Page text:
Success in life is often determined by the number of difficult conversations one is willing to have. It seems Isac Paddock has mastered this skill and has used it to build many important relationships. One such instance involved approaching Martin Whiteley at Fort Bill when he was only sixteen. But while words got him in the door, Paddock's skill behind a camera is what landed him a dream job with one of the best teams on the circuit. The UK native studied photography at school but looks beyond the technicalities of the camera to tell a compelling story with his images. Still only 20 years-old, it's safe to expect more to come from Isac Paddock in the future.
Tell us a bit about yourself...
I’m 20 years of age and I’ve spent all of my life living just North of Manchester (UK), where there’s a great balance between the outdoors of the Pennines and the bustle of the city. Growing up with bikes as a passion, watching all the videos and seeing photos, I still find it amazing that I am photographing and working with my childhood idols.
How long have you been shooting photos?
5 years, but 3 years professionally.
Were you self-taught or have you had any formal training?
I studied photography in college and at the time it seemed much more of a formality but in hindsight, it taught me a lot especially in analogue/film format(s) and the theory behind photography. I found it difficult to apply my studies to the mountain bike industry at first but looking back it was really helpful, learning about the business aspect of photography was instantly useful since I've been freelance for the past 3 years.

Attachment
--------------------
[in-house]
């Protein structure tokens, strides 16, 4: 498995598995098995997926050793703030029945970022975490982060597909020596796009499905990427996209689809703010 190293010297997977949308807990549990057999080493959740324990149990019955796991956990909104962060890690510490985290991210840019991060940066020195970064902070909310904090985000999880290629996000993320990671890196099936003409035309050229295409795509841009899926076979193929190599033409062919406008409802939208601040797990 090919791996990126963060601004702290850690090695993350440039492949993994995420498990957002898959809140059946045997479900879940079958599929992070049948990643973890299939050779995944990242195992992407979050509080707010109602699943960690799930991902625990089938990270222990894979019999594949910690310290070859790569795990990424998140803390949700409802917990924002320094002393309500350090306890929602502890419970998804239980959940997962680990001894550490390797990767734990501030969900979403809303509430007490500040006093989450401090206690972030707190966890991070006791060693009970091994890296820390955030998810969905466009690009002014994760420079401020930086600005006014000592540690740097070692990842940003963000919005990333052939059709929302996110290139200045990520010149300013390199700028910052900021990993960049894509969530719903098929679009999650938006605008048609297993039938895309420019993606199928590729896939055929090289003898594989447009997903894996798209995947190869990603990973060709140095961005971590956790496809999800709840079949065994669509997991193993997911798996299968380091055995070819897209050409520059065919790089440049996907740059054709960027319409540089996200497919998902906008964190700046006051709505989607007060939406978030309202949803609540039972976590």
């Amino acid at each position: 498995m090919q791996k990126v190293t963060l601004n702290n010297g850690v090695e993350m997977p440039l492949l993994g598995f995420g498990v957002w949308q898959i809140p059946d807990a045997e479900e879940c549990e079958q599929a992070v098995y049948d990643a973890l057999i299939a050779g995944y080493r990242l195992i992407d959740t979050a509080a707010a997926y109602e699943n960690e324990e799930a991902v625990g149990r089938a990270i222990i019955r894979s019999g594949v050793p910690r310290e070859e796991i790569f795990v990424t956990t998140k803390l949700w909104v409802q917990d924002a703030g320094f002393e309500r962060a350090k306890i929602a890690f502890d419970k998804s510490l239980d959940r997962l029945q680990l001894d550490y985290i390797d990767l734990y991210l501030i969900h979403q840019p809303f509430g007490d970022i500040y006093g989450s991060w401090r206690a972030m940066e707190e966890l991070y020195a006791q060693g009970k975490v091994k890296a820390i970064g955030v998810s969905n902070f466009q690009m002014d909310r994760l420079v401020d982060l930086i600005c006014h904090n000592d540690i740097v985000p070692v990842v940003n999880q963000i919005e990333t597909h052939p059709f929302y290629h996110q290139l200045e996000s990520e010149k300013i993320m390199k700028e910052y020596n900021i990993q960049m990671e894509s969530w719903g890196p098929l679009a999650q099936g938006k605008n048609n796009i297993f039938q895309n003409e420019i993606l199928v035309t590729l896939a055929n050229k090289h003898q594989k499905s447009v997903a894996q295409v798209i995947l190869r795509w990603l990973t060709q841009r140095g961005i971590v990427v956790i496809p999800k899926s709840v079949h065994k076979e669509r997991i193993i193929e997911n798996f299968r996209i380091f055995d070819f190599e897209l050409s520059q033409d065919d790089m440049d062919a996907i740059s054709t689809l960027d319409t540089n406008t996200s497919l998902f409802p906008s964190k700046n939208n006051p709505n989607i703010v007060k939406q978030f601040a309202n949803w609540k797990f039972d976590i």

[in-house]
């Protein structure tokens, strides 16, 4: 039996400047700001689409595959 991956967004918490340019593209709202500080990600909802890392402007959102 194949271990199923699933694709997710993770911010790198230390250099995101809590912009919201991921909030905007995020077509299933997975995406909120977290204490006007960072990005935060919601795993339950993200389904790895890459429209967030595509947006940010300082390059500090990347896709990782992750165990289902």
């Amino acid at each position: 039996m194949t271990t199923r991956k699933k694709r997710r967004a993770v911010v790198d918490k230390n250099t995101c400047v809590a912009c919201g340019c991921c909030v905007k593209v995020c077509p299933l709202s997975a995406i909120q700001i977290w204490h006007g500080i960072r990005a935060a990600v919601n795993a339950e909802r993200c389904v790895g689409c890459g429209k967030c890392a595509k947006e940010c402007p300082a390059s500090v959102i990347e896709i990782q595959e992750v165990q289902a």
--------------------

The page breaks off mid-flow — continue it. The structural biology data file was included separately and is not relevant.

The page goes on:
Was there a specific moment where you knew it was a job and not a hobby?
It all started in the first year of college. I was 16 at the time and had just finished a one-week placement with MBR Magazine in London, then a few months later MBR asked me to go to the Fort William World Cup (my first World Cup). I was there to create content for the magazine although I used it as a networking opportunity, too, boldly introducing myself to Martin Whiteley. Fast forward 6 months and he dropped me an email asking if I could shoot a Trek World Racing team camp in Spain because his contracted photographer was covering an EWS event and was unavailable. It was my first trip out of the UK without my parents so this was when I knew it was a career.
How long have you been shooting mountain biking?
Since the start, for 5 years.
Do you shoot anything else besides mountain biking?